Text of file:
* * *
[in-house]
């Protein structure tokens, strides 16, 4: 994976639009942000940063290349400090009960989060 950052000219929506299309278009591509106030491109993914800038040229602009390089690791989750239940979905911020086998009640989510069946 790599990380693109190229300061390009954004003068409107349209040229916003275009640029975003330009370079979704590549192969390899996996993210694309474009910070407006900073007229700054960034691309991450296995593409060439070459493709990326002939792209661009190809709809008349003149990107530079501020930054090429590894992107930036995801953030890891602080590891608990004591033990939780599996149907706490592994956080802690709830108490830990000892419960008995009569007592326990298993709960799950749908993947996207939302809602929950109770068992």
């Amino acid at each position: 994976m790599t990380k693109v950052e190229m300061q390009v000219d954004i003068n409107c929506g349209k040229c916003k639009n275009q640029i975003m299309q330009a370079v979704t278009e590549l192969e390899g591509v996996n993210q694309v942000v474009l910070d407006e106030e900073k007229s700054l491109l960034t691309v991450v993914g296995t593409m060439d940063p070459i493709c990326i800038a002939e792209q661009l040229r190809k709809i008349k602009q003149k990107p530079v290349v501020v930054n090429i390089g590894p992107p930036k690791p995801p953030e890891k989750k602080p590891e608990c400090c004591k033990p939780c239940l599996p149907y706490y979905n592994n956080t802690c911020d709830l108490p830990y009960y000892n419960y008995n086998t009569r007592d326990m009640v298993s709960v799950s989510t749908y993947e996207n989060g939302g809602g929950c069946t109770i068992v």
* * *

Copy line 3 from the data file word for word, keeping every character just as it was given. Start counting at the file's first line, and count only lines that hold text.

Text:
């Amino acid at each position: 994976m790599t990380k693109v950052e190229m300061q390009v000219d954004i003068n409107c929506g349209k040229c916003k639009n275009q640029i975003m299309q330009a370079v979704t278009e590549l192969e390899g591509v996996n993210q694309v942000v474009l910070d407006e106030e900073k007229s700054l491109l960034t691309v991450v993914g296995t593409m060439d940063p070459i493709c990326i800038a002939e792209q661009l040229r190809k709809i008349k602009q003149k990107p530079v290349v501020v930054n090429i390089g590894p992107p930036k690791p995801p953030e890891k989750k602080p590891e608990c400090c004591k033990p939780c239940l599996p149907y706490y979905n592994n956080t802690c911020d709830l108490p830990y009960y000892n419960y008995n086998t009569r007592d326990m009640v298993s709960v799950s989510t749908y993947e996207n989060g939302g809602g929950c069946t109770i068992v």